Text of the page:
While the singing is sometimes strained and less confident, I Don’t Look Like What I’ve Been Thru is nevertheless earnest and genuine, with messages wrapped in Biblical wisdom.

Picks: “Just Passing Thru,” “Yahwey”



‘…the youthful electricity of a megachurch prayer service’


Kell Bailey



Kell Bailey’s Evidence is a collection of bracing P&W selections with traces of hymnody embedded in their DNA. Whether the tempo is fast or slow, the arrangements are buoyant, the singing is extroverted, the musicians are tight and professional, and the lyrics, though aimed at a congregation, are ultimately lofted vertically.

In this follow-up to the Richmond, Virginia-born Bailey’s 2020 full-length debut album, Freedom Is Here, listeners will find it festooned with featured vocalists. Bailey passes the lead microphone around liberally. For example, the invigorating single, “Faithful God,” features vocal assists by Jeremy McKain and Mariah Lanee’. Cierra and Corey Kennedy team up with the VCU Black Awakening Choir on “Close,” which transitions to its musical twin, “Draw Me Close.” From there, it’s just a short hop to the Fanny Crosby hymn, “Draw Me Nearer,” which Cierra sings with prayerful passion. Corey’s compelling vocals return on the ballad “God Will Fight My Battles.”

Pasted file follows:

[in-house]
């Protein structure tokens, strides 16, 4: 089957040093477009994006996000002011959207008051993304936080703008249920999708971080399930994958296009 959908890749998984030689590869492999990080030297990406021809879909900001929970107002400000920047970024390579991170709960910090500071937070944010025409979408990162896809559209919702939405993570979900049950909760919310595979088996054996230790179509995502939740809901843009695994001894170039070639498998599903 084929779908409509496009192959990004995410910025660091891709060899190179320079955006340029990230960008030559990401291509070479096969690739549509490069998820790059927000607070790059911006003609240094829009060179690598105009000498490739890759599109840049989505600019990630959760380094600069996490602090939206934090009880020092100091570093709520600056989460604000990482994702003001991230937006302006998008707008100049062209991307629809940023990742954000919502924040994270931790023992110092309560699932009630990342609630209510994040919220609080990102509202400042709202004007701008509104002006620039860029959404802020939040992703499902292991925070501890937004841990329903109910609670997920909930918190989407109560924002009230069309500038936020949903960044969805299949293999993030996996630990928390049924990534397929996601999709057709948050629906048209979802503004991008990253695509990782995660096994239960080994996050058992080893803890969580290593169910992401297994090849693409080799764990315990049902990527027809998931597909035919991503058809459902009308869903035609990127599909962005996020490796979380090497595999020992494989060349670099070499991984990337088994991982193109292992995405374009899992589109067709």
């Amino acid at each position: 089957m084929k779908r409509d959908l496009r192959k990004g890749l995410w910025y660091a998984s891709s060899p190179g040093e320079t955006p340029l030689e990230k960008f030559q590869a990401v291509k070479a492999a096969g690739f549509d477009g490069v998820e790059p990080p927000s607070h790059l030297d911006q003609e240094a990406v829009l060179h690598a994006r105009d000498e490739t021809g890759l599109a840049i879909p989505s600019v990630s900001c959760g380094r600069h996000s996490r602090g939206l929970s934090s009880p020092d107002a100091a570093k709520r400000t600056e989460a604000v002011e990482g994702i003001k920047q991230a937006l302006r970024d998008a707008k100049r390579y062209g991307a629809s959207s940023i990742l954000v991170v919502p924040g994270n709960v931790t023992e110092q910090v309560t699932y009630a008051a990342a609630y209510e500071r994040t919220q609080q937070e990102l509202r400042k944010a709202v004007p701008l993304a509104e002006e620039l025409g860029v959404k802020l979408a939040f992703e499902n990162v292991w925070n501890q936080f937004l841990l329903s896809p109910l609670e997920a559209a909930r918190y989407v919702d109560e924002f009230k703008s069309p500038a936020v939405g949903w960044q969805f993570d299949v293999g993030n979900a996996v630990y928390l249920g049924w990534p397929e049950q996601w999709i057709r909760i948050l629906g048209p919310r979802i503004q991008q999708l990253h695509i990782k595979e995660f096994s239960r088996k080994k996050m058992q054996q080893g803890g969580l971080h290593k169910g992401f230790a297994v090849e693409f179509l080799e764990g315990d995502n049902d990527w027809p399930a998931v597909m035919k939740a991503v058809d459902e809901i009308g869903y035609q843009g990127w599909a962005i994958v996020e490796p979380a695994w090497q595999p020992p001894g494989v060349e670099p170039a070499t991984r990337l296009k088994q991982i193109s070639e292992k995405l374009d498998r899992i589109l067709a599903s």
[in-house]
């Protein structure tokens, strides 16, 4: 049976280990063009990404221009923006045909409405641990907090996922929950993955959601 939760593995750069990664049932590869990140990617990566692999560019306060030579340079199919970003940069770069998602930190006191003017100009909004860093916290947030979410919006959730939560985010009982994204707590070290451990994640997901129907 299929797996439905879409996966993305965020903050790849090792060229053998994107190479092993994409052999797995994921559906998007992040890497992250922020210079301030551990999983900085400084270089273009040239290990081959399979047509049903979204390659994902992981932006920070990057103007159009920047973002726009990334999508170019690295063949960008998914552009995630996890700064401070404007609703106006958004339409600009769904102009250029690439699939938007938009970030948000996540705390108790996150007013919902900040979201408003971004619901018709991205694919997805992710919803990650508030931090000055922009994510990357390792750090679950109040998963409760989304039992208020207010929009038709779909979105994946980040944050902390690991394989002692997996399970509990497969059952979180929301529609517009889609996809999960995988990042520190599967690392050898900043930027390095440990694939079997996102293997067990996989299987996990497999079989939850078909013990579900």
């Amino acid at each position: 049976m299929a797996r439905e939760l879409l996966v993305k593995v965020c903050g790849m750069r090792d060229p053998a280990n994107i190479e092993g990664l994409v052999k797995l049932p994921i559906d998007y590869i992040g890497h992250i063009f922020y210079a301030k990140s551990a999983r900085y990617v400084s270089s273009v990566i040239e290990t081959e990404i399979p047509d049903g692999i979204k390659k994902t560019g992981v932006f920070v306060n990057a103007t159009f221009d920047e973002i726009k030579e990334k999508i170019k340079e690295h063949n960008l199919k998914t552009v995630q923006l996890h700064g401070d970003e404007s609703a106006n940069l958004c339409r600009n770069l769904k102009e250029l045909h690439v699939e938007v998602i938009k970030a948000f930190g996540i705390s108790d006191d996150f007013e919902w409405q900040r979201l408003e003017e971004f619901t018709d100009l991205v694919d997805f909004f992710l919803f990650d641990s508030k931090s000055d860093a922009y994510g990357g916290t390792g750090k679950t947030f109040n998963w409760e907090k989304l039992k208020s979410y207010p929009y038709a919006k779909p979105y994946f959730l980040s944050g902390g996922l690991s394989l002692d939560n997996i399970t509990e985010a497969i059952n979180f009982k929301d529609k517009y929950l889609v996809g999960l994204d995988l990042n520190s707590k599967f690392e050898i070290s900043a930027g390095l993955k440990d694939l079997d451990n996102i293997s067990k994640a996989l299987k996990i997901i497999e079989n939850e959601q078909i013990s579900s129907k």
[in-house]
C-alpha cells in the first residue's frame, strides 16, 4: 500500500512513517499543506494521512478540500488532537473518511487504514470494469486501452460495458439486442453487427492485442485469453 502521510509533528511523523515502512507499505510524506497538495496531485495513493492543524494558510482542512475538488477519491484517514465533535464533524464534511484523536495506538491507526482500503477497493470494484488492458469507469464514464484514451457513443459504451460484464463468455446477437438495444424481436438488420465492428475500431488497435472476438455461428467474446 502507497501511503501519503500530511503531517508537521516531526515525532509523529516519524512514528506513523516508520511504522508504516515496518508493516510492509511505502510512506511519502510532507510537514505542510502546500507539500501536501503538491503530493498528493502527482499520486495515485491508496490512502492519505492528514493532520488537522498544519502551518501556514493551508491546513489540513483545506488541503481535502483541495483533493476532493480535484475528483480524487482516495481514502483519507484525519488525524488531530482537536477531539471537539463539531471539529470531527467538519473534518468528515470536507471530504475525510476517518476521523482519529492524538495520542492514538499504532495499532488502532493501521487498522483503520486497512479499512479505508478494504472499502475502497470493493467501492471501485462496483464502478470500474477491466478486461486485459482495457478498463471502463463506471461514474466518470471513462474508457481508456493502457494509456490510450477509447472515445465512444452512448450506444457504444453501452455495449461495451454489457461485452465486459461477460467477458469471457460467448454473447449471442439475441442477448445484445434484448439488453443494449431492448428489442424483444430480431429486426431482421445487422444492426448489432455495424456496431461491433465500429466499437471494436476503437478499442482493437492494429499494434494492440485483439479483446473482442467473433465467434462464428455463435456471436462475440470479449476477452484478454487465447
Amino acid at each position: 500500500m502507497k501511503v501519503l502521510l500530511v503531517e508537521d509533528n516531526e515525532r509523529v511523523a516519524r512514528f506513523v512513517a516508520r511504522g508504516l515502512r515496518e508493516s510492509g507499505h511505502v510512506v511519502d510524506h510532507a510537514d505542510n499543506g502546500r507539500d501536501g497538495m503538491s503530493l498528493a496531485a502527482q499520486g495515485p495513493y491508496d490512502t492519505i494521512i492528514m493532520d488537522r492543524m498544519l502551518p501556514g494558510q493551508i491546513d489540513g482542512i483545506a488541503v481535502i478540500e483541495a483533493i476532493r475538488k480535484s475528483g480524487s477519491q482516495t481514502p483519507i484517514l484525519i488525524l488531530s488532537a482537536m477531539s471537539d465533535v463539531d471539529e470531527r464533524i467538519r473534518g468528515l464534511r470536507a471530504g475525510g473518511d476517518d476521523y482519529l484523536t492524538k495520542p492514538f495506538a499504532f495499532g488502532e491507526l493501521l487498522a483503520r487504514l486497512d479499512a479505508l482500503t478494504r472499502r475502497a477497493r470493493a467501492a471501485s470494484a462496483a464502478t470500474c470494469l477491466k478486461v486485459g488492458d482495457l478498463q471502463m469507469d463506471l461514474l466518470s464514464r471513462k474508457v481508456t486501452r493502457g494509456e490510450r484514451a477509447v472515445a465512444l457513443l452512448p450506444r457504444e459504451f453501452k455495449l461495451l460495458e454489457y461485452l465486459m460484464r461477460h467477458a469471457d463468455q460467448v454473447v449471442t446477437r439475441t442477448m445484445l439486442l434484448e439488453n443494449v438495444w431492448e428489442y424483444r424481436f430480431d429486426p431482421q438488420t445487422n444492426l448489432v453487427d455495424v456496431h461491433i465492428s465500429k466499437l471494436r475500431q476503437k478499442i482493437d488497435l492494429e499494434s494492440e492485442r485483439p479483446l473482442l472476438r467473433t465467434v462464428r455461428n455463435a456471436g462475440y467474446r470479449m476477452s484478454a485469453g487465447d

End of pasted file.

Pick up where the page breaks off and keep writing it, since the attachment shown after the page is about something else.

‘God Will Fight My Battles,’ with featured vocalist Corey Kennedy, from Kell Bailey’s Evidence

‘Draw Me Nearer,’ a Fanny Crosby hymn featured vocalists Josh Orr and Cierra Kennedy, from Kell Bailey’s Evidence

Alicia Peters-Jordan flexes her powerful and melodic alto on the hymn-like “We Exalt Thee,” receiving ample support from the background vocalists’ tight, friendly harmonies. For my money, this selection, with its more relaxed musical backdrop, delivers better than most on the album.

‘God Did It,’ featuring vocalists Jeremy Mckain and Samantha Michelle, from Kell Bailey’s Evidence

On the light and cheery “God Did It,” featured vocalist Samantha Michelle sees her life plan blossom before her eyes and expresses gratitude to the Lord for what he has done for her. The album’s production is crisp and solid, and while none of the songs jump out as a surefire hit, they all have motive energy and are delivered with verve. Taken as a collection, Evidence thrums with the youthful electricity of a megachurch prayer service.

Picks: “We Exalt Thee,” “God Will Fight My Battles”



‘…living up to their name in sound and core beliefs’


Konai Adelphe



Taking their name from the Greek term for “equal sister,” Knoxville, Tennessee, female quintet Konai Adelphe (pronounced Ko-nigh A-del-fay) lives up to their name in sound and core beliefs.